Nevertheless, from the technical point of view:

1) Intel is inefficient with its R&D 'cos they have to do more than just focusing on good products such as stop-gap measures. Is AMD distracting R&D for MCM Quads?: No. AMD is only expending in smash after smash, in a cycle of revolution/consolidation/revolution, without "me toos". Is AMD having a dead project such as Itanium?

2) Intel can not dictate market terms anymore. It is not a monopoly any longer. Thus, Copy Exactly! leaves them in a bad position to react.

3) It doesn't matter if Intel does a µ-arch every month:
They don't have a half decent processor intercomm, with a new µ-arch. every flush of the toilet, rather than increasing the chances of closing the gap to AMD, Intel actually **dillutes** them because more teams would have to be coordinated, and there will be lesser chances to try something revolutionary, even if it is the most acute technological need of the products.

AMD is upping the ante with the leverage of ccHTT, coprocessors and integrated GPUs.

The Alexander's Macedonian Army was insignificantly small compared to the huge armies they faced, but they won because they always had the edges of superior leadership and better troops.

The new µ-arch. every flush of the toilet may very well be a shoot-the-turkey campaign for AMD, Intel, rather than gathering all of its resources to come back with a huge revolution which could wipe AMD out of the world, decided to "throw stones" at AMD every two toilet flushes.

howling2929 said...

I am sot so Anonymous:

I owed you the answer about the "many faces of Nehalem", and here it is:

Intel (and AMD and all the others) has processor roadmaps stretching far in the future. They have to gaze in their CTR or LCD balls and try to figure out 2 or 3 process generations (Think nanometers) latter what a processor will look like.

To that processor they give a code name and announce feature size and "possible" specs. So Nehalem is not a 10Ghz processor. Nehalem was "the processor whose feature size at the moment of introduction was to be 42nm" and that, at the moment of anouncement (circa 2003) was supposed to be a 10Ghz part. As we moved closer to the 42nm time horizon, we discovered that 10Ghz parts were not feasible, and thus Nehalem is now something like a 4 core Core3 part, but, look at it, it is still the processor whose debut feature size will be 42nm.

Check the documentation, and see that feature size is the only constant factor in the "multiple faces of Nehalem".


Leave the Rants aside, and think strategicaly for a moment.

I forgot to put in my article my predictions for what will be there in the next cranck of the design. One is the return of Hyperthreading, the other two, easy bets are most (I do not think all) of the memory controller inside, and finaly the famous CSI.

With CSI, hopefully for them, Intel will have a decent interconnect. That type of thing is precisely why they will do the "every two years move" to react faster to architectural threats.

And, by the way, search for Geneseo, see who is backing the initiative (aside from Intel) and think (both technicaly and from a business point of view, unless you want to leave the business and strategy part to me ;-) ) what this means for the coprocessor market that AMD is trying to spur with Torrenza. [Hint: It will not eliminate it, but it will eat the lower end of that market.]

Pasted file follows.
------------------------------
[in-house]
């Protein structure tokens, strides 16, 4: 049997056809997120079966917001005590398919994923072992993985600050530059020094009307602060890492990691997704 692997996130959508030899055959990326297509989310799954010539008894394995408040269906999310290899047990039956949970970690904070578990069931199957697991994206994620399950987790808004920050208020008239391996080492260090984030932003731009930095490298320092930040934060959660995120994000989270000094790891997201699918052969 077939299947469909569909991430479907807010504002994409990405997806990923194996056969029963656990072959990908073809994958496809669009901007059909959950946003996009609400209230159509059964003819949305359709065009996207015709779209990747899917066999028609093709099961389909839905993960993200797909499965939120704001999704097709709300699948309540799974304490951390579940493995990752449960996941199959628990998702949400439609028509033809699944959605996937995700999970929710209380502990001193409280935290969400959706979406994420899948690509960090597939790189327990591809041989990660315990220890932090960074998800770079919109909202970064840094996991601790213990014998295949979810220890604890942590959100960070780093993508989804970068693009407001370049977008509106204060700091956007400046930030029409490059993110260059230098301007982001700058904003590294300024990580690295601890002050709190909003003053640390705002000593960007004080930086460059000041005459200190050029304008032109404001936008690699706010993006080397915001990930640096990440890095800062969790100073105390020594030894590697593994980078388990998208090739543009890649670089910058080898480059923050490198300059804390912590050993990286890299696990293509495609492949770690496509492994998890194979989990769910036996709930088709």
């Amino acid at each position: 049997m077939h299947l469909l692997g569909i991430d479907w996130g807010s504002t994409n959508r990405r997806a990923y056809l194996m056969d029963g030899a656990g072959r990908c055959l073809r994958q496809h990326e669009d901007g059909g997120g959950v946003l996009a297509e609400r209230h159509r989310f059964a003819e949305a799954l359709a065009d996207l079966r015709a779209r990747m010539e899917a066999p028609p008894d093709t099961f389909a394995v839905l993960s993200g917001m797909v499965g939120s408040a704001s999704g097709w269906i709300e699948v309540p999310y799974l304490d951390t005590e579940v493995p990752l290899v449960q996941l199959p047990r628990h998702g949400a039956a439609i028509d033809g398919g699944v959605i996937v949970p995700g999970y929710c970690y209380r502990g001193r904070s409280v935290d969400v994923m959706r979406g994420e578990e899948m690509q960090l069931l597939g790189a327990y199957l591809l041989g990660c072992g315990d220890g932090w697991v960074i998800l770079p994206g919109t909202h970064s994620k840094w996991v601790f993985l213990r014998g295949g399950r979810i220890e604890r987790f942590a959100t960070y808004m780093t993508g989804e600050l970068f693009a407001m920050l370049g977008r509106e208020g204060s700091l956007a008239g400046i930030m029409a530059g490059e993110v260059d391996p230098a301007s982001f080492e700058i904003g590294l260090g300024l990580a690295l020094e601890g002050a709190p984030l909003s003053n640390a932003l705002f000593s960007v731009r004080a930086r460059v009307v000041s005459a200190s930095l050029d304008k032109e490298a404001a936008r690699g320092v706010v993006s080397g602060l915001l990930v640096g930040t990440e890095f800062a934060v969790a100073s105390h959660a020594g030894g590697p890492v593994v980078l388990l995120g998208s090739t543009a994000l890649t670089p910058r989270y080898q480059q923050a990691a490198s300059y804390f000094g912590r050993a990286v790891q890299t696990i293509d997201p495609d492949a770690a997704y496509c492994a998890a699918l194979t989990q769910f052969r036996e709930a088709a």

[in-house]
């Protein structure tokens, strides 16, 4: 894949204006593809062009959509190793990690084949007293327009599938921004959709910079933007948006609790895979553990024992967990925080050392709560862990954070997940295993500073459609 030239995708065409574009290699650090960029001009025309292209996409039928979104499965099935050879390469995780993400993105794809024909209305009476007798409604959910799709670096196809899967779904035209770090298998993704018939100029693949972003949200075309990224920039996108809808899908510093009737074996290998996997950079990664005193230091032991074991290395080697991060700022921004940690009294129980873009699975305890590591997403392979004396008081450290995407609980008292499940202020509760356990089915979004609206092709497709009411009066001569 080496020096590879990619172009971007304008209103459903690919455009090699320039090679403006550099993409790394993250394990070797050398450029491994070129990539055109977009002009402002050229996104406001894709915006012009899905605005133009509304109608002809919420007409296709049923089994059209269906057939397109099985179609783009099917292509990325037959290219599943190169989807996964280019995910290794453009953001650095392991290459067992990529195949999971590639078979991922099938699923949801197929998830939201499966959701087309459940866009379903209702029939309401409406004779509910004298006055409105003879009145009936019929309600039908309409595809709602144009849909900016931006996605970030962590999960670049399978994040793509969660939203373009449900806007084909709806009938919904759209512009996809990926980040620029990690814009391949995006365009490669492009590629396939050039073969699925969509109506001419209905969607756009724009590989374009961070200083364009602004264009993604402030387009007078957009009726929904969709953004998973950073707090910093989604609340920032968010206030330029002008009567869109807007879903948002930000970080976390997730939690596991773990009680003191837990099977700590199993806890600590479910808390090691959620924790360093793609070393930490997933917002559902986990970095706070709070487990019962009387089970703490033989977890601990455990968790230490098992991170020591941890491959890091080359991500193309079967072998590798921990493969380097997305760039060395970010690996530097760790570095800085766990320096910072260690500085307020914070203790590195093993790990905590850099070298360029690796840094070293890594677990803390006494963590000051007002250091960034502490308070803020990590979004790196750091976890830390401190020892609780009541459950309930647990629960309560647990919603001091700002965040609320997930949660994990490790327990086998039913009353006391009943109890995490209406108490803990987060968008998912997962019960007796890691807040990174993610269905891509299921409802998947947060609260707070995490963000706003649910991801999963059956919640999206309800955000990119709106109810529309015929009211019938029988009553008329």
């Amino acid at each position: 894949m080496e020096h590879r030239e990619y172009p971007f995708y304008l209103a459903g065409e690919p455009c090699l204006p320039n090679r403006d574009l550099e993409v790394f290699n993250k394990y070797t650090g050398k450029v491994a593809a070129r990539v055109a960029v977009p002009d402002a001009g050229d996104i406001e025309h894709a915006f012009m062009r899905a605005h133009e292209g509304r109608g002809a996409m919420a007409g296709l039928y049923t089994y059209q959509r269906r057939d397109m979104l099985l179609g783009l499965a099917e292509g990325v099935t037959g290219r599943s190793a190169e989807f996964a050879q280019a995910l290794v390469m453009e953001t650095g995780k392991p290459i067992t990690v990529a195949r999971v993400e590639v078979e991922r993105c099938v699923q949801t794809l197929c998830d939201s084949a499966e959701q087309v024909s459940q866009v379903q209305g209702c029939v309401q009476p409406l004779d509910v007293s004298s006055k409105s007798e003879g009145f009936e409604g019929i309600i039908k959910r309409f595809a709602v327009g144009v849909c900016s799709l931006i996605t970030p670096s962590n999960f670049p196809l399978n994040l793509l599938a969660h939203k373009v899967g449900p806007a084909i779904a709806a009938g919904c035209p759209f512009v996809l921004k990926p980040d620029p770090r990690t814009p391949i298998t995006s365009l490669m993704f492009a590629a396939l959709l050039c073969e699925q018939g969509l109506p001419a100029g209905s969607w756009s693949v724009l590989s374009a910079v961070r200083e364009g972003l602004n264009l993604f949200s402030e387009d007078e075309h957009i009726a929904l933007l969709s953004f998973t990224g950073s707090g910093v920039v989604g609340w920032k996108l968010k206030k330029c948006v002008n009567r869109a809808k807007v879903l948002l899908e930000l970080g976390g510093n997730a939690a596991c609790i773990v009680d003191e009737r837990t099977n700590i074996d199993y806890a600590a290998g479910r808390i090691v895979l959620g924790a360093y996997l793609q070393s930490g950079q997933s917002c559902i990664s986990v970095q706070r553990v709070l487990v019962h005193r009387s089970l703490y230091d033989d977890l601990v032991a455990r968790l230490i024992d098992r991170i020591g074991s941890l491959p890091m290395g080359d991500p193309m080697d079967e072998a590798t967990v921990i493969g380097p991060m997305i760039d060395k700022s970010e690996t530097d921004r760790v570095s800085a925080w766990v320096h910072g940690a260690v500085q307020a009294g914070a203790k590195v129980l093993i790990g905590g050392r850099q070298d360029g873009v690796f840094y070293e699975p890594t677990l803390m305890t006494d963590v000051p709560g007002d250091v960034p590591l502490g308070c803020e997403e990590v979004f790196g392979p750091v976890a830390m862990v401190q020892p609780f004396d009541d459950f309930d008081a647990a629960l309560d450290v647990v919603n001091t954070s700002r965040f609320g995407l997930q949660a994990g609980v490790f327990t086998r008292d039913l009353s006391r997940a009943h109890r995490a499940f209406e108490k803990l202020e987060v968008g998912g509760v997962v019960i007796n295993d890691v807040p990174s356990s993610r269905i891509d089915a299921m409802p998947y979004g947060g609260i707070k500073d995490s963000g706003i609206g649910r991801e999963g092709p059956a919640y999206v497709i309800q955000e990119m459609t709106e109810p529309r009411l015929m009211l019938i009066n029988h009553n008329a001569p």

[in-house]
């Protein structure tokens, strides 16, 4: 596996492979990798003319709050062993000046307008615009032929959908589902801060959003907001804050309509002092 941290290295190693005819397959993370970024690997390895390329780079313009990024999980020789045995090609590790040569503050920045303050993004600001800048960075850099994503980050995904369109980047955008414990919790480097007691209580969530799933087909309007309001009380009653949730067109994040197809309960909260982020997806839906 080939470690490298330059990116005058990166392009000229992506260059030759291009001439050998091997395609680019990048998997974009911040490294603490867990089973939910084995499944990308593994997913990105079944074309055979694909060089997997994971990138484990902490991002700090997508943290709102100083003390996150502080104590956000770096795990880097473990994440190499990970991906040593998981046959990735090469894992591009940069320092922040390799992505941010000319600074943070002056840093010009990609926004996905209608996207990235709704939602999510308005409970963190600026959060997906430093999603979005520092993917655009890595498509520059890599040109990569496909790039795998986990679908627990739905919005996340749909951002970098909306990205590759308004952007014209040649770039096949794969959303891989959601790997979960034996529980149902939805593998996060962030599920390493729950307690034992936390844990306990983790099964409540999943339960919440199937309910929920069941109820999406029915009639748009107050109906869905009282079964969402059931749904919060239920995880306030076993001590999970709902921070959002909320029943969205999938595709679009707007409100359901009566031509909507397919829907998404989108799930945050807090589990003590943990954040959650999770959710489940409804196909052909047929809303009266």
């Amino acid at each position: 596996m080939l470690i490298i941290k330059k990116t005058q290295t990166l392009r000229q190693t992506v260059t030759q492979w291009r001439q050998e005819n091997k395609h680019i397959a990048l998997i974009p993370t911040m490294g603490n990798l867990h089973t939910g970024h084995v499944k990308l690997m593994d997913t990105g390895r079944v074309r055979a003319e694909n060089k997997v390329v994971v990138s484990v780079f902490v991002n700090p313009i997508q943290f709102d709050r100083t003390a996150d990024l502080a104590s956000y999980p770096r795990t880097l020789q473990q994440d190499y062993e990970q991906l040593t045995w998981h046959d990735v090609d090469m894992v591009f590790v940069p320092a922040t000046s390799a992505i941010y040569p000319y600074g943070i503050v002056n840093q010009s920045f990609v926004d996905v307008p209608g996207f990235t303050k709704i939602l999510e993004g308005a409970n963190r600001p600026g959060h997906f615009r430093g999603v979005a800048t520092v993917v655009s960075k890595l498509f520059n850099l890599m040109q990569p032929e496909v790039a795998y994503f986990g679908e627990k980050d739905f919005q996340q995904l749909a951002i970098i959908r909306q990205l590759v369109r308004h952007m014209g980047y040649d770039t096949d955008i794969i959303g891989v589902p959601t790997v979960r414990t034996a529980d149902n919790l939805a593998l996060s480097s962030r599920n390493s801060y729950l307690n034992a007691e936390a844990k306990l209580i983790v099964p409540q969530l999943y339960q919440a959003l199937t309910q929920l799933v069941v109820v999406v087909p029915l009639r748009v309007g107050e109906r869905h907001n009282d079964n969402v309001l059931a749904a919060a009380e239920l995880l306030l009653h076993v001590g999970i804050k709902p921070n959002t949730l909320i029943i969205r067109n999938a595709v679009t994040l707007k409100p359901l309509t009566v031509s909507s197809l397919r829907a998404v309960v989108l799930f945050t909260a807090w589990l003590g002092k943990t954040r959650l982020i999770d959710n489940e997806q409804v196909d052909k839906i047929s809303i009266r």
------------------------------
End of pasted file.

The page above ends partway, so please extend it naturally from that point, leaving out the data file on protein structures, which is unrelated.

Eddie said...

Howling, by the time Intel launches CSI AMD will be a multicoprocessor platform.

If the market for processors is mature, a business segment of low margins, etc., the GPU market is not.

AMD is developing as we speak a revolutionary technology market of coprocessors. That deserves a blog post on its own, but a quick summary:
1) GPU coprocessors
2) Physics coprocessors
3) Cryptography, Java, etc.

AMD also promises a consolidation path for coprocessors in the form of modular processors that can incorporate the coprocessors.

AMD has resounding strategic advantages to do that:
1) A high quality GPU division second only to nVidia and way above Intel
2) Partnerships with IBM, who already solved the problem of integrating sub-processors in a processor like the Cell.
3)ccHTT in fairly mature stage to test the waters with actual, real life deployments of coprocessors. Have you seen the latest announcements of supercomputers from IBM or Cray? they are mixed architecture, in which ccHTT/Opteron is the glue that holds everything toghether. And Sun is coming right after. And Raza-Alchemy is going to bring low end coprocessor opportunities.

All of this is happening, think about all the "new" architectures that Intel is going to put in the market while AMD strikes with this wave of true innovation.

Again, like I said months and months earlier, it is a situation of steam train engines versus Diesel/Electric, it is irrelevant that the greatest Steam Train Engine company of all times chose to come to market with a new design every toilet flush.

Eddie said...

Ah!, about Intel's new architecture every toilet flush: Will Intel be able to produce, let's not speak of optimal, but merely adequate product mixes?


Today Intel is producing Pentium 4s that have been demonstrated to be total dogs in the market to create himalayan-tall mountains of unsold inventories, because it simply doesn't have the production scheduling flexibility -- Copy Exactly!

Take the problem to the square power and you'll see what's the real consequence of halving the architectural introduction cycle.

Intel is losing credibility with every busted initiative. Let's see about the double dual cores in a few months.